I have a friend who instead of sending Xmas cards and buying gifts works out how much she’d spend and gives the money to a homeless people’s shelter.

      Clearing out the larder yesterday I came across some packaged food and cans well past their best-by date and instead of simply throwing it in the bin I remembered seeing people scavenging in the containers nearby. So I went for a stroll and found one, warned him that the stuff was a bit old but probably still fit for consumption – he was delighted and I knew that 100% of my donation was going to a good cause.

      Screw Sir Bob Effing Geldof and the rest of those attention seeking gits.



  6. AndyUk06 says:

    The BBC hasn’t “exposed” anything. Supposedly the ‘envy’ of the world,  it has put about a number of allegations (which may be true), which they have so far atterly failed to adequately back up.  At best this is rumour-mongering, not journalism.

    I’m no fan of Sir Bob, least of all his music.  I also believe that aid does nothing to solve a country’s problems and only serves to perpetuate a country’s misrule.  For this reason I am glad that Sir Bob and his aid-pushing chums at the BBC have fallen out.  For too long they have been blaming outsiders and the global trading regime for Africa’s problems when they are evidently the result of corruption.


  7. 1327 says:

    Its hard to know with this story. Like the stopped clock that is right twice a day dear old Aunty Beeb may have stumbled onto an actual story and is now back pedling furiously. As AndyUK06 says they have made the allegation then gone no further but then again thats what passes at the beeb as new reporting these days. Geldof has lived off Live Aid for the last twenty 20 years though and won’t go down without a fight especially as this is what brings him (and the entire Geldof clan) the attention they crave.

    Sadly I fear Rightofcentre is spot on this spat will all blow over soon enough to be replaced with no Live Aid love in “documentaries”.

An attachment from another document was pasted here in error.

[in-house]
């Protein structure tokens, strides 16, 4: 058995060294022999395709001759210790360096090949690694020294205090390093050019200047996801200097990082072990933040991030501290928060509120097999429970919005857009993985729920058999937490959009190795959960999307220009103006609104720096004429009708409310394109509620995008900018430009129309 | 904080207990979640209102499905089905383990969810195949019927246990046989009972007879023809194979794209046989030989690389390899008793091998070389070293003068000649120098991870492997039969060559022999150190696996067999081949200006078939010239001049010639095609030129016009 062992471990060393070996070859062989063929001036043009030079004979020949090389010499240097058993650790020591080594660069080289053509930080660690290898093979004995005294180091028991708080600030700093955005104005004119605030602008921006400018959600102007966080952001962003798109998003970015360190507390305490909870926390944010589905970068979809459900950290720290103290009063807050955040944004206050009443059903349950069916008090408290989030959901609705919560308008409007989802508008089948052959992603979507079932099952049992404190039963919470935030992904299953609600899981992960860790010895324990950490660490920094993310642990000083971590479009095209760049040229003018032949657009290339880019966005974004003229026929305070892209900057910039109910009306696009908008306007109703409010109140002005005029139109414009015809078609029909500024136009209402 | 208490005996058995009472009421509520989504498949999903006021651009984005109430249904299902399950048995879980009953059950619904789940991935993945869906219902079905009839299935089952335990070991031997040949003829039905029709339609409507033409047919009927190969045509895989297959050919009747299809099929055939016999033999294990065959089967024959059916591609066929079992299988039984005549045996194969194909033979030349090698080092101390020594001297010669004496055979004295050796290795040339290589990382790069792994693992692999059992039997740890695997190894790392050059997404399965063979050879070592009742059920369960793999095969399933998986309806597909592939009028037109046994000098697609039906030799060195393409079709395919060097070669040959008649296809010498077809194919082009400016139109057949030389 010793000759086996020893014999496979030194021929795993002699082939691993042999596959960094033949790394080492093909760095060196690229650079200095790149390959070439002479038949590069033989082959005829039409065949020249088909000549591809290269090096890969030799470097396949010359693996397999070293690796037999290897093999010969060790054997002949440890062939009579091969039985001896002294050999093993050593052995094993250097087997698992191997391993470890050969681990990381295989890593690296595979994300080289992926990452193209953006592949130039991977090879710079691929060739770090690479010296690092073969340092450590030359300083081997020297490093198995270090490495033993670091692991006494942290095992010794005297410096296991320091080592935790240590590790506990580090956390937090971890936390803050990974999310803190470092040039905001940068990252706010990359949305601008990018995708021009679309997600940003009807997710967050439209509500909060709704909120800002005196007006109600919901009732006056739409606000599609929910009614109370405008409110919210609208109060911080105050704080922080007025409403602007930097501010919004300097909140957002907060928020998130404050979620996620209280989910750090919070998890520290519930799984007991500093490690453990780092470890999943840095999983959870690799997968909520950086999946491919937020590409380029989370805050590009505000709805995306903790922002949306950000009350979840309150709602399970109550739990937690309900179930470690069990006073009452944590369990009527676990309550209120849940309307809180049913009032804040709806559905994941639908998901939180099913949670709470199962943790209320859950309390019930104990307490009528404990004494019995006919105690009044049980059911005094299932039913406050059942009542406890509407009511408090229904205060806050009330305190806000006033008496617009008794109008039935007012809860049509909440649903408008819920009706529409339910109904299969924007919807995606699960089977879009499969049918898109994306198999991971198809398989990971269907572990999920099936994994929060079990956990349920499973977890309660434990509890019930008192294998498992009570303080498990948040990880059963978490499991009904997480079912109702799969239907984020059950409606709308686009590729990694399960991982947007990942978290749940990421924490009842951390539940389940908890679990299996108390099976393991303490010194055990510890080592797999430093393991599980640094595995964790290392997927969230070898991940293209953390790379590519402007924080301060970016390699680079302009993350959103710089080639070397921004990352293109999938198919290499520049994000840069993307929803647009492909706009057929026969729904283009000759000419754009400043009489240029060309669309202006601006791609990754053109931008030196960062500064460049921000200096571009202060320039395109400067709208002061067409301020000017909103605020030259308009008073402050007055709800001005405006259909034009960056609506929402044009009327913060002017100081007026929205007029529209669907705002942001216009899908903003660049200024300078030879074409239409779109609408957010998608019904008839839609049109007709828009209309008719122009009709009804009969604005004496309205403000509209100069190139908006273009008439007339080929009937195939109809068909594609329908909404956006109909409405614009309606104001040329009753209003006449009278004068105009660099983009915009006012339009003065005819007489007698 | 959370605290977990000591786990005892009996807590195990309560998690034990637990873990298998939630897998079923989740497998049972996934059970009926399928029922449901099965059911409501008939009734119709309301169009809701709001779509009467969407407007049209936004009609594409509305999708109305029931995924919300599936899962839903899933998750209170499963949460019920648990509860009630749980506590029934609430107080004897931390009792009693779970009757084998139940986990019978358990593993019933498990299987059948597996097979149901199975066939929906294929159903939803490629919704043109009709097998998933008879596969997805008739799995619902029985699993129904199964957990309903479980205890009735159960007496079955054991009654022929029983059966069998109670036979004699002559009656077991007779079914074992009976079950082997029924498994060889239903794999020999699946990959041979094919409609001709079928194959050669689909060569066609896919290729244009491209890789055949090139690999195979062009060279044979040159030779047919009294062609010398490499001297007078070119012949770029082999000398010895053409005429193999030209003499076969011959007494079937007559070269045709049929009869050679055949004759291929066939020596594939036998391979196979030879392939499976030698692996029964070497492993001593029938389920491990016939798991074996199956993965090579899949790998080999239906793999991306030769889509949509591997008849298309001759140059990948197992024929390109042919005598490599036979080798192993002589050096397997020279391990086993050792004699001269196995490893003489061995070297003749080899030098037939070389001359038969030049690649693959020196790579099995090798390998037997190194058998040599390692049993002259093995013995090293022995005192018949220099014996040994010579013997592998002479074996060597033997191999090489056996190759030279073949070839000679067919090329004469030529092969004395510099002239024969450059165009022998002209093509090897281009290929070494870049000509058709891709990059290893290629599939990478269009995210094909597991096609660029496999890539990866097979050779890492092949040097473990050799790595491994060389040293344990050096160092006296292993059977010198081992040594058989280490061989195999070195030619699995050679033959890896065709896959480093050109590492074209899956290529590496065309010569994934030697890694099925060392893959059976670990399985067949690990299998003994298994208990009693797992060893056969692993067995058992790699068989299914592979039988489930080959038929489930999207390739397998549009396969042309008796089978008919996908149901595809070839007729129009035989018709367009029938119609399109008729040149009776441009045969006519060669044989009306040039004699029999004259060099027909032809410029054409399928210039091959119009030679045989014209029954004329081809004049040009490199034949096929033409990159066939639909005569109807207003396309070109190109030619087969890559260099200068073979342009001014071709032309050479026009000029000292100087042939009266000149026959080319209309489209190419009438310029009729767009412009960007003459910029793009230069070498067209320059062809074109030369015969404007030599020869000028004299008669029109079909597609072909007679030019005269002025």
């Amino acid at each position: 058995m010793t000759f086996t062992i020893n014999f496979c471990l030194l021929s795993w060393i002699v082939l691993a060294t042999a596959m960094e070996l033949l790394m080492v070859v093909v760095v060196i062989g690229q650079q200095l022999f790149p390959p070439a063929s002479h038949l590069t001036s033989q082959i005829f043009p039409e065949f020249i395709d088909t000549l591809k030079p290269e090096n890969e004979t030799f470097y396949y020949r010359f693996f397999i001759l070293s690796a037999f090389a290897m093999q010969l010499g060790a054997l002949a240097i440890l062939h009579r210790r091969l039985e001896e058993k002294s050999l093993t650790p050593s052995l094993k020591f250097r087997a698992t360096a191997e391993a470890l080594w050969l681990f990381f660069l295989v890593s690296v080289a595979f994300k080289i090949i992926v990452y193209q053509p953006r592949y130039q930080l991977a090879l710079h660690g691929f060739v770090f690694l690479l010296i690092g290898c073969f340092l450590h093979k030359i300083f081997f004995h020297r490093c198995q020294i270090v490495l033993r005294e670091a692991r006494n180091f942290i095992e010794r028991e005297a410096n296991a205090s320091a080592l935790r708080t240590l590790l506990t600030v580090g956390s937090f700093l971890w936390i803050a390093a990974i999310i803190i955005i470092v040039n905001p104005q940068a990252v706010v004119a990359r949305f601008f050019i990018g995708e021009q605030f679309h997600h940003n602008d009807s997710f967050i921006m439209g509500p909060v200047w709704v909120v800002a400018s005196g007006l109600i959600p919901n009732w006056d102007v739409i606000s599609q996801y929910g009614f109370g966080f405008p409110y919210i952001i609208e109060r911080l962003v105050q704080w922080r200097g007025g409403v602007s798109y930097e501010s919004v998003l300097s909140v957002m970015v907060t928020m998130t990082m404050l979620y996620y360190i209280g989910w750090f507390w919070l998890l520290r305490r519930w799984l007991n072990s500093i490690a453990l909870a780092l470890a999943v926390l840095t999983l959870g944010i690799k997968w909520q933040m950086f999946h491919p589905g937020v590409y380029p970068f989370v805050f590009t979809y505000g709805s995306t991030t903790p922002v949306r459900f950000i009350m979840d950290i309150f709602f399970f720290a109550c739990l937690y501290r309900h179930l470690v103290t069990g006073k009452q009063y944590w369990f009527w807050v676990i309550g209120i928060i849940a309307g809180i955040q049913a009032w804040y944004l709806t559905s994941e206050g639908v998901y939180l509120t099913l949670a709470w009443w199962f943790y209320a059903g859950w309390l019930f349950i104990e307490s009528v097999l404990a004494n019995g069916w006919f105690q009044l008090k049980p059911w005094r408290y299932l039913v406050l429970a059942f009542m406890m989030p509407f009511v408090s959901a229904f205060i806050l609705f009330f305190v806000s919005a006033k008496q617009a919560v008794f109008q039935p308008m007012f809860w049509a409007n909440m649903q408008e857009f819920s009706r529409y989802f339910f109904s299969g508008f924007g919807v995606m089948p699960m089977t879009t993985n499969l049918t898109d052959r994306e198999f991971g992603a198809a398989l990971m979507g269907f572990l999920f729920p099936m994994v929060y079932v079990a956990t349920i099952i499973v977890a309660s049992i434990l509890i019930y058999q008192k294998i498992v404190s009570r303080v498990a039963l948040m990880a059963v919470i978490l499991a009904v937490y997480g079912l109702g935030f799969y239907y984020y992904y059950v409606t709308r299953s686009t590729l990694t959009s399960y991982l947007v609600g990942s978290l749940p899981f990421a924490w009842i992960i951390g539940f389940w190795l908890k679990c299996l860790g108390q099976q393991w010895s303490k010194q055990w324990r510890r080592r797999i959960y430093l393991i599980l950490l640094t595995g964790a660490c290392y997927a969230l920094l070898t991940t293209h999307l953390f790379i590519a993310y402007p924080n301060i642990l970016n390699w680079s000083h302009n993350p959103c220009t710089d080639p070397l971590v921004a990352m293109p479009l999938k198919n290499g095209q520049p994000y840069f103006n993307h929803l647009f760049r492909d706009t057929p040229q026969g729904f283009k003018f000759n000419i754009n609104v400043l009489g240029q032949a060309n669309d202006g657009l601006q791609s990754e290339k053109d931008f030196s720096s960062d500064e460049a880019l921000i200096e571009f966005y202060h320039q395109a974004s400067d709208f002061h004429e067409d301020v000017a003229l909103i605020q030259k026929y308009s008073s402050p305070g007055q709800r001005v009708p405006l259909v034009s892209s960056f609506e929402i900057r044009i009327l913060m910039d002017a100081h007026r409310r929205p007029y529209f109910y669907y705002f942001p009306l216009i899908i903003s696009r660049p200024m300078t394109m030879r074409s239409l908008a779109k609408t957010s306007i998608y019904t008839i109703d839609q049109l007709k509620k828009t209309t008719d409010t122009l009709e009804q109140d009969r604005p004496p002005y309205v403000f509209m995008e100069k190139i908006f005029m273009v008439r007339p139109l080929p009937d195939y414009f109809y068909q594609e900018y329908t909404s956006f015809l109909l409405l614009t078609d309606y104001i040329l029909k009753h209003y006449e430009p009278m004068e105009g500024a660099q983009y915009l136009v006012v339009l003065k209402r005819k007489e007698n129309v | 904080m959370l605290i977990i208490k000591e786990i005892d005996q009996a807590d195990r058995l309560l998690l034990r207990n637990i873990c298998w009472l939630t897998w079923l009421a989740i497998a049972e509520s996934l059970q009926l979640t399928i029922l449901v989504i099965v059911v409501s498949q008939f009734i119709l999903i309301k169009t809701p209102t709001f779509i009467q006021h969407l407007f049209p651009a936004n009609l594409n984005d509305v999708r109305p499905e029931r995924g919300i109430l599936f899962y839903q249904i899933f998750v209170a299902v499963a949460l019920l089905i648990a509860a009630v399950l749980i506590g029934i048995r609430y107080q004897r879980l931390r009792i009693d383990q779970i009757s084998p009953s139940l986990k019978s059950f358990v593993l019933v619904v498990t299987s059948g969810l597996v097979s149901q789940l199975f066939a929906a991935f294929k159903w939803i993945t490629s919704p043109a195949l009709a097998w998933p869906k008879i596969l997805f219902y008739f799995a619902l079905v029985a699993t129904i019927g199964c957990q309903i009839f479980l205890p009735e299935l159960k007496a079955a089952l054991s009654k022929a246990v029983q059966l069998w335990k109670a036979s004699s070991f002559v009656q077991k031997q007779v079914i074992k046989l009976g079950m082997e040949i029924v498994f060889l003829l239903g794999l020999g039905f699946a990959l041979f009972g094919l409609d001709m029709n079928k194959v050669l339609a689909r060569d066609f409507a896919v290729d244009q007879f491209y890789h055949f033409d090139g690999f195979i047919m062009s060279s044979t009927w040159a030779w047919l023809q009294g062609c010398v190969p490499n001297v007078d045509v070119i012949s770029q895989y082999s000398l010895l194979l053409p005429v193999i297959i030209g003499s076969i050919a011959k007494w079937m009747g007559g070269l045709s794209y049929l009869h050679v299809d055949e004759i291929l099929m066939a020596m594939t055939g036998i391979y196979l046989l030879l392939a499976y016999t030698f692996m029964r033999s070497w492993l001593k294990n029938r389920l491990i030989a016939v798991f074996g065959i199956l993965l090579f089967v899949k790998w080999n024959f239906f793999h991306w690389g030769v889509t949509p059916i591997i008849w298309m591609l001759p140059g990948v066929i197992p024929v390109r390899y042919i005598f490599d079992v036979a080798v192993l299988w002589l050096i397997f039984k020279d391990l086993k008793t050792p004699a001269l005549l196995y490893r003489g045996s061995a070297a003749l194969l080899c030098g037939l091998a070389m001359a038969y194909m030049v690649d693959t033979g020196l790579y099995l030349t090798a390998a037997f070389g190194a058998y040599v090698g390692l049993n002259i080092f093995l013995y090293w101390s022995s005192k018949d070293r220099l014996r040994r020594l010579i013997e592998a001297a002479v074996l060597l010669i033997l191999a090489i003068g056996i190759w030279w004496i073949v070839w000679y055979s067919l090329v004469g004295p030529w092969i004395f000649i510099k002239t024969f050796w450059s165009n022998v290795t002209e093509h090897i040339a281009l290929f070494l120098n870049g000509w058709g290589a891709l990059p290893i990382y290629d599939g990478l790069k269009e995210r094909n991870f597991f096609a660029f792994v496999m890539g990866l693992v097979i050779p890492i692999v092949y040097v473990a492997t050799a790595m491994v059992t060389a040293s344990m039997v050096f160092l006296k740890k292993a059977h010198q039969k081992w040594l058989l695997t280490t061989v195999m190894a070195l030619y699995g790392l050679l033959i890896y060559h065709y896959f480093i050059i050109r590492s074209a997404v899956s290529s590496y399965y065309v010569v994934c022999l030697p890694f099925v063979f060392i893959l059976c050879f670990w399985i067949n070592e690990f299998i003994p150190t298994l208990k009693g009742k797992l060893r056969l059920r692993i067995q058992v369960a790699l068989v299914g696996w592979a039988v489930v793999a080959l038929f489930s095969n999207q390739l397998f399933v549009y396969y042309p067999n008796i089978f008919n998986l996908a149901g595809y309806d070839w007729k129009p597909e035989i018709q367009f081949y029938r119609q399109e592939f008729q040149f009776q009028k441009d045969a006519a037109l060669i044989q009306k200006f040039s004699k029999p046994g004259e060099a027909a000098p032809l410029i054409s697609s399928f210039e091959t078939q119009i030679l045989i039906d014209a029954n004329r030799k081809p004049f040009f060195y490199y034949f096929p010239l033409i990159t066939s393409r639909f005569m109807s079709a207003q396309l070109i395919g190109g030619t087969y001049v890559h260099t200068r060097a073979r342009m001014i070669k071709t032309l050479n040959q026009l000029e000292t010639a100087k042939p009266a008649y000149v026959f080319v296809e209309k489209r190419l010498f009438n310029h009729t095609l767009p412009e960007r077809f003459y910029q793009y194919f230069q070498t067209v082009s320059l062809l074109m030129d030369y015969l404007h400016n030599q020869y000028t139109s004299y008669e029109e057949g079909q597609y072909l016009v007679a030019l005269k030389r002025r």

8. David Preiser (USA) says:

    I bet the BBC will back down.  I don’t know if they’ll actually sack Plaut, although they did get rid of Andrew Gilligan, and he wasn’t entirely wrong.  Maybe he’ll get the phone call about “other projects” like Ed Stourton did.  Either way, the BBC feels the teat pulling away with this noise from Geldof.  So, as they did with Gilligan and Tony Blair’s sexed-up 45 minutes. as well was with China, Tibet, and the Olympics, I bet they won’t fight for the story.

    Alternatively, they could do a Balen job on it.  Investigate it at your expense, find their answer and, no, you don’t get to see it.  Meanwhile, Geldof gets to keep his Band Aid reputation intact, as the Beeboids won’t have pursued the money trail any further.  And the appearances and broadcasting rights keep coming to the BBC for all the usual celeb-driven (and drug-fueled) charity events the BBC promotes every year, getting the very best result for your license fee.

    That’s my prediction, anyway.

    Having said that, I bet Geldof’s rant went over really well during morning coffee at the BBC.  Apparently he sees no irony in a celebrity known primarily for attracting attention to an otherwise unremarkable point of view calling it a “dubious tactic” when the BBC and Guardian do it.

    The thing is, everyone would benefit from a real investigation into this story.  Not the least of which would be the actual people about whom Geldof and his new enemies at the BBC claim to care so very much.


  9. Barry says:

    When I saw the picture I thought it was about Quentin Crisp.

    I read somewhere that, since Live Aid in 1985, twice as many Ethiopians are now living in dire poverty.